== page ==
You can adjust the traction control through modes 1-2-3-Off and engine modes A-B-C whilst riding, and in mode A it feels like an absolute weapon with a ridiculous amount of power on tap, perfect for that countryside blast at the weekend – or, as I’ll allude to later, could it be a proper track-day bike? B is perfectly set for average road rides, and C is a muted mode for rain rides and gentle rides. Effectively, stick it in A and traction control ‘interference’ in low/1 (if you’re up to it) and you’ll unleash an absolute animal, here – particularly with an exciting road laying in wait.

GSX-8R suspension, brakes, tyres

Handling – Suspension, Brakes, Frame and Tyres

With a steel tube frame tuned in for this motor paired with Showa forks, the handling found with the GSX-8R is nothing short of sublime.

With that tiny bit more of your rider weight on the front wheel, you have immense feedback in the corners, and the suspension (despite not being adjustable) is a perfect blend of comfort and sporty-stiff to really get your lean on – and with the headlight assembly being mounted directly on the fairing, your steering input feels perfectly in tune with the bike with no added weight to the front forks.

The exposed sub-frame adds a bit of character and continues the sporty and sleek appearance of the 8R – with a rear shock found tucked in underneath. The preload is adjustable at the rear, though it won’t be a quick 30-second job to tweak it mid-ride as it’s a bit tricky to get to.

GSX-8R side on view

All in, the suspension here is sporty and true, though that does mean on some of the bumpier roads it can feel a little firm – nothing that spoiled my MotoGP dreams, mind (well within the speed limit don’t you worry).

Moving to the brakes and wheels, you’ll find twin radially-mounted Nissin calipers up front on twin 310 mm discs, and a single 240 mm disc at the rear, matched to a dual-channel ABS setup. Braking power feels true, here, and sharp enough to allow for excitable riding, and when the ABS kicks in there is a bit of squirm from beneath you, but it does the job nicely.

Last up, standard fit Dunlop Roadsport 2 tyres are fitted to 17-inch wheels front and rear. They felt quite washy in wet weather when cold (but don’t they all), and in good conditions are supremely grippy.  

Suzuki GSX-8R cornering

Sports Bike for Commuters?

Even with a 205 kg kerb weight, it feels truly agile both at speed and in the corners, yet staying stable and smooth on longer runs on the motorway thanks to the 1465 mm wheelbase that does feel quite long – you can happily sink miles here in the 810 mm saddle, even without cruise control, thanks to the low pegs and relatively tall handle-bar mounts. My only niggle here is the front fairing doesn’t feel like it does a whole lot of wind protection, but perhaps this is due to the rider triangle being more upright.

To that effect, the sporty nature of the bike is somewhat undone. Despite the aggressive styling cues and raucous motor, when sat in the saddle it doesn’t feel all too different to the GSX-8S of which it is based. Some riders may then feel let down that it isn’t the out-and-out sports bike they are after, with Suzuki clearly prioritising rider comfort for this sports bike over a true tucked-in (and potentially cramped) ride that could equally turn people away.

This leaves the GSX-8R in a place that will attract gentle riders and commuters after a sporty style and comfortable ride that may often ‘let their hair down’ and take the long way home in the evenings or go for an afternoon ride in the countryside at weekends. It’s not a bad thing to accommodate for the average rider, here, but sports fans may be left wanting a bit more. Though I’m not complaining, my 6’3” frame rarely fits so comfortably on a sports machine.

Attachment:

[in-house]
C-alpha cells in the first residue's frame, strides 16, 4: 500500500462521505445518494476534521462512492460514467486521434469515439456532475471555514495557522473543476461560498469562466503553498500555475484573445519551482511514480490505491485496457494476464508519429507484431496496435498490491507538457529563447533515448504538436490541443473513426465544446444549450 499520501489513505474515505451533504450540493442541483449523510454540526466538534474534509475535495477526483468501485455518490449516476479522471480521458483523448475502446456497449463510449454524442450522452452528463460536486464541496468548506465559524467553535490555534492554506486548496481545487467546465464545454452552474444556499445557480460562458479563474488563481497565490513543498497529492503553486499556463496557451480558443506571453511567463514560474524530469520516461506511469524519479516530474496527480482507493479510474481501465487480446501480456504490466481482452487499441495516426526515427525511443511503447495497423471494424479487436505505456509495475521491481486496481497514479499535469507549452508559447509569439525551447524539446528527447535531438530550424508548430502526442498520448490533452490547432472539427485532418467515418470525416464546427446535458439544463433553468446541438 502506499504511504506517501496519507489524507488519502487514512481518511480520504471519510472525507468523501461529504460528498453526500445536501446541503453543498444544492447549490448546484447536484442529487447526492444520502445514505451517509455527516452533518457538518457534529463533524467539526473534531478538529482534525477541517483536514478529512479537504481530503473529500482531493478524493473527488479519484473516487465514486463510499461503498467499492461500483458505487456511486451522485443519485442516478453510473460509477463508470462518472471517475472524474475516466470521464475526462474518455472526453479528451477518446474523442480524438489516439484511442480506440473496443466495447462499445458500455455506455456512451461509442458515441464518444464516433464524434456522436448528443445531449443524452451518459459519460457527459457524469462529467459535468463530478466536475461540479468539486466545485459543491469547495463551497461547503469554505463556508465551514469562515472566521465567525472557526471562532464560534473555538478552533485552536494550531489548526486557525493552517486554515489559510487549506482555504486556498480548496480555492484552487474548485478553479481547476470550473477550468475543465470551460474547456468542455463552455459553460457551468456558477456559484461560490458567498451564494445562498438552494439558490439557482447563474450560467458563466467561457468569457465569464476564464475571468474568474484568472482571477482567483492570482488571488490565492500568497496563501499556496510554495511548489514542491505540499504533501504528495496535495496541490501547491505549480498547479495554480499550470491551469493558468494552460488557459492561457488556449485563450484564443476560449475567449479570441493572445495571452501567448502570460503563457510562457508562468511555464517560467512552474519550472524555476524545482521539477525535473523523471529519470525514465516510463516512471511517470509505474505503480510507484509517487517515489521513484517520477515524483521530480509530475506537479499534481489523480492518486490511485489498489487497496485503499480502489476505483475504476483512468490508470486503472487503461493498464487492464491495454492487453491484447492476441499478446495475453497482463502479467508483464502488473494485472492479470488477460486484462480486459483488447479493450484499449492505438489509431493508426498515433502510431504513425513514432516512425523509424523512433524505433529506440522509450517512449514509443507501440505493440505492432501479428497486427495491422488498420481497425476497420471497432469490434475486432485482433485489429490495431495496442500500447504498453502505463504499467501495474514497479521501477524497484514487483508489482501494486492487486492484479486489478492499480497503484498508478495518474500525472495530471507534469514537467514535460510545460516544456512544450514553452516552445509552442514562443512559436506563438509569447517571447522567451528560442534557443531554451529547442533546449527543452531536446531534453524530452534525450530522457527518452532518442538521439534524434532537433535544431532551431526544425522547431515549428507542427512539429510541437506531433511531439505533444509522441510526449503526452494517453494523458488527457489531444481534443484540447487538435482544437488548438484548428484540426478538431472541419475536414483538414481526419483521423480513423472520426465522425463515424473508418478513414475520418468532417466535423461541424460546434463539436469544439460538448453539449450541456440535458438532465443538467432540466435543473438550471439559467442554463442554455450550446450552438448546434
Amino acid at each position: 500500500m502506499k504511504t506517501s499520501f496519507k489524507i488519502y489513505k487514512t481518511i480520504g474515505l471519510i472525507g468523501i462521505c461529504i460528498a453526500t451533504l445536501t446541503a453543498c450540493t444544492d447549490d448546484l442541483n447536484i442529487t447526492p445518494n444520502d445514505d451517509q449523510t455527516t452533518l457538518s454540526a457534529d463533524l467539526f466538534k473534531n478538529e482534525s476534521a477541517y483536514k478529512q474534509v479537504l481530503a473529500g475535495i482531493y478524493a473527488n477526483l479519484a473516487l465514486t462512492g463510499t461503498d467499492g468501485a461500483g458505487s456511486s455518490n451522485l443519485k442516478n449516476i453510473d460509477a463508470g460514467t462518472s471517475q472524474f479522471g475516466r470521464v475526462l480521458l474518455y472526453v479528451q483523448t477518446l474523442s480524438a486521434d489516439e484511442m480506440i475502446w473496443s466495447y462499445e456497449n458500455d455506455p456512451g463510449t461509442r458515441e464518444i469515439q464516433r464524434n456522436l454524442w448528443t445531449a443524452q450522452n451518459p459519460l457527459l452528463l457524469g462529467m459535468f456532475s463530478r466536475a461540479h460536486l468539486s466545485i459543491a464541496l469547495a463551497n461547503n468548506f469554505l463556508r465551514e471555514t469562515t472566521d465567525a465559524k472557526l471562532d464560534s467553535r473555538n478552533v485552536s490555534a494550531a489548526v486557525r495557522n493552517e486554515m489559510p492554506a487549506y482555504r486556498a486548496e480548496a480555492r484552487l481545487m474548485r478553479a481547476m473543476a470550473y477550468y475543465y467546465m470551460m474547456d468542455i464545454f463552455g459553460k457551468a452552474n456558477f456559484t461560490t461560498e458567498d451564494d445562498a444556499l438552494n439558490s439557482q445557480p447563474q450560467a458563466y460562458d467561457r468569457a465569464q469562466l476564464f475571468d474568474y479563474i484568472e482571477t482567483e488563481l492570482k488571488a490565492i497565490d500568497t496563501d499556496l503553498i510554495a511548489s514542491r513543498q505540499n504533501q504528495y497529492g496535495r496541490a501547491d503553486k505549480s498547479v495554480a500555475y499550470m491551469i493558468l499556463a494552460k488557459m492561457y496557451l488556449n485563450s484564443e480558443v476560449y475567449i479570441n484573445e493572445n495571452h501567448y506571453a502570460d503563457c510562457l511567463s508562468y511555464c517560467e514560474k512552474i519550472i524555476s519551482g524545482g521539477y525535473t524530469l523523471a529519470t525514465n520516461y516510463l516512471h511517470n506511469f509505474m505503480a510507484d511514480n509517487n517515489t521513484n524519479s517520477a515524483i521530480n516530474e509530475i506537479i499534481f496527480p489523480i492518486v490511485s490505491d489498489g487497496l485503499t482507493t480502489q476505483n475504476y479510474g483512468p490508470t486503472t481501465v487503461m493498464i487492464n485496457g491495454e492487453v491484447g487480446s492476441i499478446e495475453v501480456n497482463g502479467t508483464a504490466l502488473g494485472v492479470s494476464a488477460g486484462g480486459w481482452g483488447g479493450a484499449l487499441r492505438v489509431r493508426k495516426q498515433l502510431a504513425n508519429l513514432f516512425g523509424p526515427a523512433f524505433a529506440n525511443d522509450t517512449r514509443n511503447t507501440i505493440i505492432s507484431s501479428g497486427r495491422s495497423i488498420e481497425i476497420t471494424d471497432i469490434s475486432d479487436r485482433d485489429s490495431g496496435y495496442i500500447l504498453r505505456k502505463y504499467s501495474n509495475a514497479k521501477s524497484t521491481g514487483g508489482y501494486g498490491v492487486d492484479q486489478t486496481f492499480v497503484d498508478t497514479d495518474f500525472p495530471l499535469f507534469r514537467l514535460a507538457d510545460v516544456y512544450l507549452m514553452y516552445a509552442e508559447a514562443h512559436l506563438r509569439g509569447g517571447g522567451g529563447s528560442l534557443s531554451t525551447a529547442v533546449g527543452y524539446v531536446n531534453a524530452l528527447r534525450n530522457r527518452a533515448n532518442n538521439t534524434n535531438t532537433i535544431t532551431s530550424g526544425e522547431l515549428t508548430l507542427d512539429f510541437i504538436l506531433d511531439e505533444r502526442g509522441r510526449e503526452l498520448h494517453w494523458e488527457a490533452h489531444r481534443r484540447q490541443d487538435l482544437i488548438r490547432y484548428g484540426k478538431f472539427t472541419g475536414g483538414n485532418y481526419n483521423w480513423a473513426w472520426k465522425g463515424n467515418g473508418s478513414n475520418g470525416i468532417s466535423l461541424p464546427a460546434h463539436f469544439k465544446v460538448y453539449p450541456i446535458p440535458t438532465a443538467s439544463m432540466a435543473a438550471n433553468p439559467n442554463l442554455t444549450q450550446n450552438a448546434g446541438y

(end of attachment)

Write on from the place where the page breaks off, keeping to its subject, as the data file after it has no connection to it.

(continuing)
Having spoken to Suzuki when returning this test bike, I pondered whether an ‘RR’ sports-focused version could see the light of day, with lower clip-on bars and raised rear footpegs, adjustable suspension and in-depth electronics package. They weren’t able to confirm or deny anything, as is the PR world, but we happily spoke about what a truly tempting prospect that would be. Taking this bike on track seems to be well-regarded from the launch reports, and I’m keen to see if anyone has dived into making this a track-focused weapon.

Suzuki GSX-8R screen

Tech and Gadgets

Moving to the tech and specs, Suzuki keep it nice and simple.

The 5-inch TFT is clear and easy to read, with one main screen that will auto switch to day/night (if you allow it in the settings) whilst displaying all of the required information – revs, gear indicator, fuel gauge, estimated range remaining, odo with trip 1 and 2.

With the 14-litre fuel tank, your range will very much depend on how much you want to push on when riding, and how taken in you are by Mode A riding… if you’re somewhere in the middle you’ll get around 150 miles per tank happily, the quoted fuel consumption figure sitting at 67 mpg.

Suzuki GSX-8R Pros and Cons


  • Torquey twin motor.
  • Great in the corners.
  • Style is a big positive.


  • Exhaust note
  • Perhaps not ‘sporty enough’ in its positioning.
  • Screen doesn't do much wind protection.
Suzuki GSX-8R 2024 Verdict

Verdict: Suzuki GSX-8R 2024

Simply enough, and to answer the initial question, the Suzuki GSX-8R makes a beautiful place for itself on a busy mid-capacity sports bike market with plenty of options. The motor and riding character are pure joy to ride with, and there is no sacrifice to the rider comfort and day-to-day riding on offer – and all for a pretty good price.

Yes, you may want it to be a tad sportier with more weight on your wrists, but it’s a double-edged sword. Granting more day-to-day comfort with less weight directly on your wrists and ample leg room does open the door for more riders to get on, though that also takes away from the dedicated track potential of this bike (without modifications).

It was a fantastic two weeks with the GSX-8R, I’d highly recommend a go-on one if you want the stunning sporty styling and nouse with a bit of rider comfort thrown in. Big thanks to Suzuki for the loan, head to their website for more information and specs.

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Suzuki GSX-8R 2024 Review